Thursday, May 01, 2008

Ten Simple Truths About Oil By Alan Caruba

Ten Simple Truths About Oil
By Alan Caruba

Apr 30, 2008

Having written about the energy industry and issues now for a long time, I hope I can be forgiven for being enraged by the comments by Sen. Charles Schumer (D-NY) in response to President Bush’s press conference Tuesday morning. There is simply no way to describe them other than false.

The Democrat Party has long made “Big Oil” their favorite punching bag, confident that the public has no idea what influences the price and supply of oil. Saying anything favorable to Big Oil is immediately deemed evidence that one is in their pay and whatever facts are offered are therefore invalid.

There are, however, some simple truths about Big Oil that cannot and should not be ignored. To do so leaves everyone at the mercy of energy policies that have created the situation in which the United States finds itself today.

Fact #1. The combined ownership of oil reserves by the independent, investor-owned oil companies such as ExxonMobil, Conoco-Phillips, BP, Chevron and others is barely 4% of the total known oil reserves in the world. By itself, ExxonMobil’s share is 1.08%.

Fact #2. Oil is a global commodity sold on mercantile exchanges for whatever price it can command. Speculation in oil prices is the primary reason they have been driven to utterly insane costs per barrel. It has nothing to do with actual supply and demand.

Fact #3. No nation on Earth is or can be “energy independent.” The geopolitics of oil is complex, but as nations such as China and India have seen their economies grow, their need for oil grows with it and thus they compete with long established industrialized nations for existing oil supplies. This competition has an impact on prices.

Fact #4. The OPEC nations, those in the Middle East and including Venezuela, control 77% of the world’s known oil reserves. Like Russia and Mexico, where the oil industry is controlled by the state, it is generally poorly managed. Several Big Oil companies that were induced to undertake exploration and development in Russia and Venezuela actually had their assets nationalized or stolen at prices well below their investment and value.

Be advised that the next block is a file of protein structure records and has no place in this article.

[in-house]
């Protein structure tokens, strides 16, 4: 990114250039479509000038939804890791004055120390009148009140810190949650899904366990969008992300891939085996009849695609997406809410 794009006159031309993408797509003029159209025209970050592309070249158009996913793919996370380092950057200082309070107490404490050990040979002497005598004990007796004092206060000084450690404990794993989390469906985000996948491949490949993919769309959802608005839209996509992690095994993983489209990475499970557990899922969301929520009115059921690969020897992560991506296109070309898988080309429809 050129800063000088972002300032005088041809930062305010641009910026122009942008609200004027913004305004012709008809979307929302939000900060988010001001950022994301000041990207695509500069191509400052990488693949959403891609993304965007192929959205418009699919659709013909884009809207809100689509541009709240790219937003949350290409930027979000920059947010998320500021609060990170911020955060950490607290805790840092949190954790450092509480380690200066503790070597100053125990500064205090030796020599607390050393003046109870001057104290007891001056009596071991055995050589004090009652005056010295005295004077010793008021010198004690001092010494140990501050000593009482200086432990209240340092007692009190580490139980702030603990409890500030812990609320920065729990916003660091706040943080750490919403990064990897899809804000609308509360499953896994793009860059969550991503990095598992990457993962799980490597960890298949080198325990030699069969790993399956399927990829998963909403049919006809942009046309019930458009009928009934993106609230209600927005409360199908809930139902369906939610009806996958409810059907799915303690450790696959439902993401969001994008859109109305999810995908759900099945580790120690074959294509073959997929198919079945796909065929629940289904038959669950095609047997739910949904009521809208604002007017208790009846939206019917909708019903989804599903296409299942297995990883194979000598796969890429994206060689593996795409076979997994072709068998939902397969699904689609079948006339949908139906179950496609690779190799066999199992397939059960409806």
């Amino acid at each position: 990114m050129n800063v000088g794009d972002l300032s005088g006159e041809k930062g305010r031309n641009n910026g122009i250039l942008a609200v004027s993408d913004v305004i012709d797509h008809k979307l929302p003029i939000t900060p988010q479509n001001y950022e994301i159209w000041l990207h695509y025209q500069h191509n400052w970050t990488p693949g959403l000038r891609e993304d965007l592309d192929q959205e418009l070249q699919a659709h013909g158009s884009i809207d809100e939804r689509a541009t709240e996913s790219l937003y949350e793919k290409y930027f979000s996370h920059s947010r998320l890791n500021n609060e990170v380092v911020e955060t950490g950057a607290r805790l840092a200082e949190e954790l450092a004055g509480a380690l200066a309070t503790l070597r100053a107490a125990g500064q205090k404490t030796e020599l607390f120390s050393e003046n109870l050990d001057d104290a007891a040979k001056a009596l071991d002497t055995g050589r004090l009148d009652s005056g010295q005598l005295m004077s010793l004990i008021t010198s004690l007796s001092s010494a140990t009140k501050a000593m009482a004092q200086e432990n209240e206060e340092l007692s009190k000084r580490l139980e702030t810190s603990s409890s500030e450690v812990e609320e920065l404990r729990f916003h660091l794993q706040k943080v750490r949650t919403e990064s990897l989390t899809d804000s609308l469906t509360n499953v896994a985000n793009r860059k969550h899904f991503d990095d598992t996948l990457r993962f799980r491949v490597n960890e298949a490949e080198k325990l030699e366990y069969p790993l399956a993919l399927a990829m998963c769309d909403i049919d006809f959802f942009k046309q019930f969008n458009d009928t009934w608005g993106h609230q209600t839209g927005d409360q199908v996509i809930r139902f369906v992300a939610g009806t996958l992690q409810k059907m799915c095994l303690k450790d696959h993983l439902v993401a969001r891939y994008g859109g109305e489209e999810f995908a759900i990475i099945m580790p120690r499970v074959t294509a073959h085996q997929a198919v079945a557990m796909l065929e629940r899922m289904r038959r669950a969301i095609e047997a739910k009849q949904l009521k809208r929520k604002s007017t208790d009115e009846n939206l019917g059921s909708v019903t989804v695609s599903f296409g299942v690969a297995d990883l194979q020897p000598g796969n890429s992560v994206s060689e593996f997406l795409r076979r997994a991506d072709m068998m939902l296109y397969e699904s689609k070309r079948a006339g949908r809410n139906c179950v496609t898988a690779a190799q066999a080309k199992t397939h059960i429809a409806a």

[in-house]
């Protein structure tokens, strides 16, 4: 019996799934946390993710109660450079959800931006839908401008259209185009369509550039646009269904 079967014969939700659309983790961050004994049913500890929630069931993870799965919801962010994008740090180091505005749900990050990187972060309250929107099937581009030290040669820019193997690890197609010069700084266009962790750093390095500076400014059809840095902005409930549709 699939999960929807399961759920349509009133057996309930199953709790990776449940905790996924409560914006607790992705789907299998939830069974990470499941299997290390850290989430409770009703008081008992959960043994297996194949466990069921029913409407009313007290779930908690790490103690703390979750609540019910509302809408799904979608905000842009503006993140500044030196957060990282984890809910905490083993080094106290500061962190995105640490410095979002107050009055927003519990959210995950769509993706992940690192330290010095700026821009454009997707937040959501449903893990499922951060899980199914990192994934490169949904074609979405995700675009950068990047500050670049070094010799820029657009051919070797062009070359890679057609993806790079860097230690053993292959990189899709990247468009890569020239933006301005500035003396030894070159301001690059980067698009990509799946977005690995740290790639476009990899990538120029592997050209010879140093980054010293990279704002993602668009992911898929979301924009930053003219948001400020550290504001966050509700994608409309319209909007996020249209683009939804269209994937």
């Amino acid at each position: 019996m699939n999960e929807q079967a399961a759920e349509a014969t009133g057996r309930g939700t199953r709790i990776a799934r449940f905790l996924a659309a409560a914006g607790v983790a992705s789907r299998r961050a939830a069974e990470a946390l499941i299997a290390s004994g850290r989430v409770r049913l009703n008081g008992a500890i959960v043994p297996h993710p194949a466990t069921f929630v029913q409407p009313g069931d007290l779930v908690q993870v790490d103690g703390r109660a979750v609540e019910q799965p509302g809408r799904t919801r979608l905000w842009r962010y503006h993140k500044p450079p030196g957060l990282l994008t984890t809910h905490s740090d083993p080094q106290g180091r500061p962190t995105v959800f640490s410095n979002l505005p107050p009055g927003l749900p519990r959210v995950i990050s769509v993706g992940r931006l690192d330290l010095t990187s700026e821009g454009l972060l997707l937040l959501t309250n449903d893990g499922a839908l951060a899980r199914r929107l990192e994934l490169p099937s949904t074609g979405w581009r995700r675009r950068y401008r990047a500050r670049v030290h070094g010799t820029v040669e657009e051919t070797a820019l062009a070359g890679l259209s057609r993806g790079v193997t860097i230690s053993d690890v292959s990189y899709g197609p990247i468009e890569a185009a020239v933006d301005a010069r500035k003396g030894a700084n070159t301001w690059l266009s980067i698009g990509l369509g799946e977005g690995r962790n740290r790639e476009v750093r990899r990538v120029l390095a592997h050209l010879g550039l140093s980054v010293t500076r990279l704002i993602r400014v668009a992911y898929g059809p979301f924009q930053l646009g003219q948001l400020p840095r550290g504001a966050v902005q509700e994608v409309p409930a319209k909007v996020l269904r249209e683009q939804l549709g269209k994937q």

Fact #5. Energy is the master resource. All nations with any hope of growing their economies require it, mostly in the form of electricity, but also for oil’s role in transportation. The failure to have a national long-range energy policy that is based in reality can severely impact energy prices.

Fact #6. The United States has, for years, pursued an energy policy based on environmental myths such as “biofuels” in which corn is turned into ethanol to reduce the import of oil, but it costs as much to produce ethanol as to refine oil and it provides less mileage per gallon, thus negating any reason for this additive. Likewise, suggesting that wind or solar energy can generate anything more than its current 1% of the nation’s electricity needs ignores their unreliability and the fact they are heavily subsidized, a form of hidden consumer tax.

Fact #7. It costs billions to explore, discover, extract and transport oil. It takes lots of lead-time as well. The United States Congress has, for decades, refused to permit the extraction of vast oil reserves in ANWR despite the fact it would have little or no impact on the Alaskan wildlife reserve. In addition, Congress has declared 85% percent of the nation’s coastal, offshore areas off-limits to any exploration for oil or natural gas.